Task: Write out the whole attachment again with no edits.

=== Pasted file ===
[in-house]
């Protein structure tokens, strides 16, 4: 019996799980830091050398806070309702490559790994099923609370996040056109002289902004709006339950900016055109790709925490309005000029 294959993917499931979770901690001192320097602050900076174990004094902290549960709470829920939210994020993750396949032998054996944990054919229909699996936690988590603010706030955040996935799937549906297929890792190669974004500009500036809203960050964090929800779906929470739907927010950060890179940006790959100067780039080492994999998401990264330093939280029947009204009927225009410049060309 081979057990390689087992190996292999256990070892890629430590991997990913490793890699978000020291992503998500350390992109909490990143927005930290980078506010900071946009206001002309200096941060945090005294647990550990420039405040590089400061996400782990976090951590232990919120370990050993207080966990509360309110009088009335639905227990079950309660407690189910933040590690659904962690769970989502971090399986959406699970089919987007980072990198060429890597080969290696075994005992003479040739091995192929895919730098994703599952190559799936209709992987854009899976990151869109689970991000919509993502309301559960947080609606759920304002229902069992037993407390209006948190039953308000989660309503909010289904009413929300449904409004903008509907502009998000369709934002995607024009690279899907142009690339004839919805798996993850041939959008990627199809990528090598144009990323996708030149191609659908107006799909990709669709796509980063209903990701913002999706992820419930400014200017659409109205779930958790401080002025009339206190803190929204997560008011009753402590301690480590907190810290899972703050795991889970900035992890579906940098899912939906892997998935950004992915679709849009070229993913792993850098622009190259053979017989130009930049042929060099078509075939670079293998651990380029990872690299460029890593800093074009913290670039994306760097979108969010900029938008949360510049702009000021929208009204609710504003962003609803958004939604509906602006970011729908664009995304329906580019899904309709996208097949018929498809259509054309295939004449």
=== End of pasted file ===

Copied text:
[in-house]
């Protein structure tokens, strides 16, 4: 019996799980830091050398806070309702490559790994099923609370996040056109002289902004709006339950900016055109790709925490309005000029 294959993917499931979770901690001192320097602050900076174990004094902290549960709470829920939210994020993750396949032998054996944990054919229909699996936690988590603010706030955040996935799937549906297929890792190669974004500009500036809203960050964090929800779906929470739907927010950060890179940006790959100067780039080492994999998401990264330093939280029947009204009927225009410049060309 081979057990390689087992190996292999256990070892890629430590991997990913490793890699978000020291992503998500350390992109909490990143927005930290980078506010900071946009206001002309200096941060945090005294647990550990420039405040590089400061996400782990976090951590232990919120370990050993207080966990509360309110009088009335639905227990079950309660407690189910933040590690659904962690769970989502971090399986959406699970089919987007980072990198060429890597080969290696075994005992003479040739091995192929895919730098994703599952190559799936209709992987854009899976990151869109689970991000919509993502309301559960947080609606759920304002229902069992037993407390209006948190039953308000989660309503909010289904009413929300449904409004903008509907502009998000369709934002995607024009690279899907142009690339004839919805798996993850041939959008990627199809990528090598144009990323996708030149191609659908107006799909990709669709796509980063209903990701913002999706992820419930400014200017659409109205779930958790401080002025009339206190803190929204997560008011009753402590301690480590907190810290899972703050795991889970900035992890579906940098899912939906892997998935950004992915679709849009070229993913792993850098622009190259053979017989130009930049042929060099078509075939670079293998651990380029990872690299460029890593800093074009913290670039994306760097979108969010900029938008949360510049702009000021929208009204609710504003962003609803958004939604509906602006970011729908664009995304329906580019899904309709996208097949018929498809259509054309295939004449």